Concrete statue of Neptune with harpoon

Concrete statue of Neptune with harpoon

13459

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Concrete statue with dimensions 1: 1, depicting Neptune the God of the Sea.
Made of cement mortar with the addition of an ancient wrought iron spear.

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3 200,00 €



Data sheet


Height 72.44 in 184 cm
Width 21.65 in 55 cm
Depth 23.62 in 60 cm
Weight 551.16 lbs 250 Kg
Manufacturing Italian
Material Concrete and forged iron

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Neptune (Latin: Neptūnus) is the god of freshwater and the sea in Roman religion. He is the counterpart of the Greek god Poseidon. In the Greek-influenced tradition, Neptune is the brother of Jupiter and Pluto; the brothers preside over the realms of Heaven, the earthly world, and the Underworld. Salacia is his wife.
Depictions of Neptune in Roman mosaics, especially those of North Africa, are influenced by Hellenistic conventions. Neptune was likely associated with fresh water springs before the sea. Like Poseidon, Neptune was worshipped by the Romans also as a god of horses, under the name Neptunus Equester, a patron of horse-racing.
The theology of Neptune may only be reconstructed to some degree, as since very early times he was identified with the Greek god Poseidon: his presence in the lectisternium of 399 BC is a testimony to the fact. Such an identification may well be grounded in the strict relationship between the Latin and Greek theologies of the two deities. It has been argued that Indo-European people, having no direct knowledge of the sea as they originated from inland areas, reused the theology of a deity originally either chthonic or wielding power over inland freshwaters as the god of the sea. This feature has been preserved particularly well in the case of Neptune who was definitely a god of springs, lakes and rivers before becoming also a god of the sea, as is testified by the numerous findings of inscriptions mentioning him in the proximity of such locations. Servius the grammarian also explicitly states Neptune is in charge of all the rivers, springs and waters. He also is the lord of horses because he worked with Minerva to make the chariot.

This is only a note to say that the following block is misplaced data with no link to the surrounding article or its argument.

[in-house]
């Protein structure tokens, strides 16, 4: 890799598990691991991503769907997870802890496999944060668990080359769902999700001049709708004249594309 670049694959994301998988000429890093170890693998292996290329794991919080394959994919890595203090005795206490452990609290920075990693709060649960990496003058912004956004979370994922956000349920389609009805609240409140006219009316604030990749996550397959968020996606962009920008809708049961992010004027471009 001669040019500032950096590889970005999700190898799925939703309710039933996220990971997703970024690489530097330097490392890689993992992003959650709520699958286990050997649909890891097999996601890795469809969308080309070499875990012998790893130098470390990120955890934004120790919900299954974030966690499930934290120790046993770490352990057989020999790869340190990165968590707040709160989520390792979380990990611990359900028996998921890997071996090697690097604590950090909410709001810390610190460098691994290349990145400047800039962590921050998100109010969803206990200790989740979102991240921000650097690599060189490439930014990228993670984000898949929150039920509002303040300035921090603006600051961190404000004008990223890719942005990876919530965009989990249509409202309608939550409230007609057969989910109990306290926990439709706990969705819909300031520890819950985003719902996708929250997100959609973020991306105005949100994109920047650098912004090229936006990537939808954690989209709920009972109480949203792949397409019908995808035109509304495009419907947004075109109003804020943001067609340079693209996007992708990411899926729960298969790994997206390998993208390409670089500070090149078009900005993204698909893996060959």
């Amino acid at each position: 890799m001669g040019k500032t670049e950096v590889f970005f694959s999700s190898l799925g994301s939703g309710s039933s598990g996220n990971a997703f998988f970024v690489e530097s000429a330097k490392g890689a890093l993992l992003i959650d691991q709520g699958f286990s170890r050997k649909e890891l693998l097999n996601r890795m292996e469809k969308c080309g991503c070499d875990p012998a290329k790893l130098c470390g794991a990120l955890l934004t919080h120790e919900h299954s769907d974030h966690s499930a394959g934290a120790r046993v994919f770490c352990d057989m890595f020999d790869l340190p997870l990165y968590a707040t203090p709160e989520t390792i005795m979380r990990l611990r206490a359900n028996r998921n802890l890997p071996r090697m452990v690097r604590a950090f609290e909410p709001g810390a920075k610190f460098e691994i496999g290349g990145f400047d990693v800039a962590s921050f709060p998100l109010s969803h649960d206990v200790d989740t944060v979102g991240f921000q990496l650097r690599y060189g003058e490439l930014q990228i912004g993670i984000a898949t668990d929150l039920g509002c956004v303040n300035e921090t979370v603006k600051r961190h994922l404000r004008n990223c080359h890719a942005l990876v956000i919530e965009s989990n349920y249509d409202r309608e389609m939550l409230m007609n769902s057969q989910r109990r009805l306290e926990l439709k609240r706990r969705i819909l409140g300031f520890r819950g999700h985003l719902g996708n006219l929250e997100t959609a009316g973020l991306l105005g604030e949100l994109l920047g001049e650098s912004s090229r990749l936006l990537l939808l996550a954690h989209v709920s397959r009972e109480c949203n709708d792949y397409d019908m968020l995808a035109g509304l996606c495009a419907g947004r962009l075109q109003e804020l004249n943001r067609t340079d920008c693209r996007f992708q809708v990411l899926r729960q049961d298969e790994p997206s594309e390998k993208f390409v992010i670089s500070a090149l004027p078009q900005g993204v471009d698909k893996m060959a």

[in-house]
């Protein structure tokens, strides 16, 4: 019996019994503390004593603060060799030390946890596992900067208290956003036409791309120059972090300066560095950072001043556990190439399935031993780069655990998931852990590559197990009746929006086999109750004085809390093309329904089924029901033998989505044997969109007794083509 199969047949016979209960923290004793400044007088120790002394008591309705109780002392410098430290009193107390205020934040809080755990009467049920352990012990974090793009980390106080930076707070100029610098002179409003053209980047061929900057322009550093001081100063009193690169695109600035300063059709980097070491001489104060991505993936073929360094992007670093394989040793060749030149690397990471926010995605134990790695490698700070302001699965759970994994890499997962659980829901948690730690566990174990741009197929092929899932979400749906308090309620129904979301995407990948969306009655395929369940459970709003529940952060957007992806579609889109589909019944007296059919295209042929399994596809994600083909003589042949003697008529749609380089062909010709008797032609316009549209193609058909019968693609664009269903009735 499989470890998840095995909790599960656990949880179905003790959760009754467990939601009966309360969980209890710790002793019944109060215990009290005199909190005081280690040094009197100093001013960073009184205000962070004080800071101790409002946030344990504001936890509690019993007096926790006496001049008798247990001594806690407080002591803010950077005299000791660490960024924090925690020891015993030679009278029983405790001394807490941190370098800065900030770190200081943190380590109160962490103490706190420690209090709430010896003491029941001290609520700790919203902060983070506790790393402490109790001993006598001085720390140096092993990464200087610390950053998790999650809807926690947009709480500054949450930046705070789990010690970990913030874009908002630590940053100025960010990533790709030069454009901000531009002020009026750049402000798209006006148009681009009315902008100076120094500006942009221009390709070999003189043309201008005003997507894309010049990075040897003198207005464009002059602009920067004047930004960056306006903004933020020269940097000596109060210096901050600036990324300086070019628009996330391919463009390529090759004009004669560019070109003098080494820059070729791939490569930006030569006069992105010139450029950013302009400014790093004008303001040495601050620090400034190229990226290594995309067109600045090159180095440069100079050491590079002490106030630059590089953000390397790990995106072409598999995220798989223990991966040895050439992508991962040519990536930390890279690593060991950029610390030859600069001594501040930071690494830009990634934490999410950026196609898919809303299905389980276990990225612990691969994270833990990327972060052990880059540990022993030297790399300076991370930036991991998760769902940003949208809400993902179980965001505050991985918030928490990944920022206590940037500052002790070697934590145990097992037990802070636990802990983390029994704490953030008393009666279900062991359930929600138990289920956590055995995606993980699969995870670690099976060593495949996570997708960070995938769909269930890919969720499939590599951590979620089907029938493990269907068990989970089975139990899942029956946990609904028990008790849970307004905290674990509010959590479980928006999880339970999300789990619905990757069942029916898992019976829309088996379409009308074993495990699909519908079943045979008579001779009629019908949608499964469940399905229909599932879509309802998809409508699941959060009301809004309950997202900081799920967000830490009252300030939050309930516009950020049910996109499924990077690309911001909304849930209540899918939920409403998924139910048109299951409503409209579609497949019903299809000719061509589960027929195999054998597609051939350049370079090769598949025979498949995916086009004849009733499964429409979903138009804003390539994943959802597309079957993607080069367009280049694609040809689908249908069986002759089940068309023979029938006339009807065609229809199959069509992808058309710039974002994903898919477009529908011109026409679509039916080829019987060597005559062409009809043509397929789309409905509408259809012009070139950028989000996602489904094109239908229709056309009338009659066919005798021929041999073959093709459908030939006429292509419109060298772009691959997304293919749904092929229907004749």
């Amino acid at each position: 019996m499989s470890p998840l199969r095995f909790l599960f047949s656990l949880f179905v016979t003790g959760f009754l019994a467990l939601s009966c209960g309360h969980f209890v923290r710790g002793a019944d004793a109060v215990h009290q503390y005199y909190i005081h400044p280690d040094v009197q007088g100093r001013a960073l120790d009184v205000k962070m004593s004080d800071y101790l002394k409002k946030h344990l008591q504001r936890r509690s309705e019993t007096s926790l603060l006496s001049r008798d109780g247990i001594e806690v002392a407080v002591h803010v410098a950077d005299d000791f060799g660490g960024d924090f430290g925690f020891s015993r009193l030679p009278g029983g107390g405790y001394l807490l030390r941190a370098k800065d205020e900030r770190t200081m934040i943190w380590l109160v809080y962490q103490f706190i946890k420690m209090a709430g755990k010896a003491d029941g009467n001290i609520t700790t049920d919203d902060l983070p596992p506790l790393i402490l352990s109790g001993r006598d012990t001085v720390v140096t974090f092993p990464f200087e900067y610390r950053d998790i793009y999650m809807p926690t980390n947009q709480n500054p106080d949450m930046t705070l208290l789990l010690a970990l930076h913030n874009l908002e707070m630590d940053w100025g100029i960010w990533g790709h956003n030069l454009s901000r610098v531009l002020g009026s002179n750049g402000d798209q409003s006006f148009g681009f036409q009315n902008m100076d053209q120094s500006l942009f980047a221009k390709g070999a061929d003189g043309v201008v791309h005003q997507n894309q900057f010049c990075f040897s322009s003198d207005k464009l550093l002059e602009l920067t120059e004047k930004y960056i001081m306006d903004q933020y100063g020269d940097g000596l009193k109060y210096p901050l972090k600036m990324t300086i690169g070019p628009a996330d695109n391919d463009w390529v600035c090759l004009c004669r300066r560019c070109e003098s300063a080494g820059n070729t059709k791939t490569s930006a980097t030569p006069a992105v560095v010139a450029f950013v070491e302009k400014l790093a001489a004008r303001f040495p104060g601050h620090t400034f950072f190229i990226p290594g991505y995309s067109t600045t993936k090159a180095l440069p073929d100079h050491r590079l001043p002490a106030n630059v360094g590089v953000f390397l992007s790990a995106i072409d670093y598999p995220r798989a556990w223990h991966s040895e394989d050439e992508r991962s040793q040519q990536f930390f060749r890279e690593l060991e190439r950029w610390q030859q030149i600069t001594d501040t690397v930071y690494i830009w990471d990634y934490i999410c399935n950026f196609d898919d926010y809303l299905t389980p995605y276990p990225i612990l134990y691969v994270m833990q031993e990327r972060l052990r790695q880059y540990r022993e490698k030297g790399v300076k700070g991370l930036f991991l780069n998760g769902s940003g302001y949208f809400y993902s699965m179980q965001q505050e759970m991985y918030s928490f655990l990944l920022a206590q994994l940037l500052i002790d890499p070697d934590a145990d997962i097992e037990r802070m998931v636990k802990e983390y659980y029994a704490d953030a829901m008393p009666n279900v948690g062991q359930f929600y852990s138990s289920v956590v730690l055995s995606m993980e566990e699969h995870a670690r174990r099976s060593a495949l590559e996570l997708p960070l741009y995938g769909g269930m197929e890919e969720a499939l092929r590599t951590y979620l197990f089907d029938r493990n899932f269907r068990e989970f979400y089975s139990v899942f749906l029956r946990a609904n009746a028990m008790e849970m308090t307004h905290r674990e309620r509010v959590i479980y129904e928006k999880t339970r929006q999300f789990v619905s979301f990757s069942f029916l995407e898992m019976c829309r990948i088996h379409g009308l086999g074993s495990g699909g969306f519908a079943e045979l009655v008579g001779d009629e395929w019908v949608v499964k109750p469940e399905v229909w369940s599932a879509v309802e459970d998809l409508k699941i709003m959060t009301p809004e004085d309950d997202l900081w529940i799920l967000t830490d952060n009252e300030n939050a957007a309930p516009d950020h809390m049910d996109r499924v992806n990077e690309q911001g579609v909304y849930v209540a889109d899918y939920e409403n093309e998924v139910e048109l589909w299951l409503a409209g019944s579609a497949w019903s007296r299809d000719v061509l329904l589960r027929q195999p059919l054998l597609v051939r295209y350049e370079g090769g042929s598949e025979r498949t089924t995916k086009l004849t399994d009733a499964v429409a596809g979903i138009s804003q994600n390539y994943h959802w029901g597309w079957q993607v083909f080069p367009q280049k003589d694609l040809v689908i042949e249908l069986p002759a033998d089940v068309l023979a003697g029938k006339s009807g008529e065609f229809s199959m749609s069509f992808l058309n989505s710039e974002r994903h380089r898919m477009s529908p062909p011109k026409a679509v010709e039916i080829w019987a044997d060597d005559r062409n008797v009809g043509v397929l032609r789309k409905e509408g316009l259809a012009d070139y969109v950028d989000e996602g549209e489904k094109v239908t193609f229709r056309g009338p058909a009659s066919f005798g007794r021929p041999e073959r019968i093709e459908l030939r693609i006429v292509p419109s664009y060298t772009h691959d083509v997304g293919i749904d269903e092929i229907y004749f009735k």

He may find a parallel in Irish god Nechtan, master of the well from which all the rivers of the world flow out and flow back to.
Poseidon on the other hand underwent the process of becoming the main god of the sea at a much earlier time, as is shown in the Iliad.
In the earlier times it was the god Portunus or Fortunus who was thanked for naval victories, but Neptune supplanted him in this role by at least the first century BC when Sextus Pompeius called himself "son of Neptune." For a time he was paired with Salacia, the goddess of the salt water.
A Roman mosaic on a wall in the House of Neptune and Amphitrite, Herculaneum, Italy
Neptune was also considered the legendary progenitor god of a Latin stock, the Faliscans, who called themselves Neptunia proles. In this respect he was the equivalent of Mars, Janus, Saturn and even Jupiter among Latin tribes. Salacia would represent the virile force of Neptune.


 

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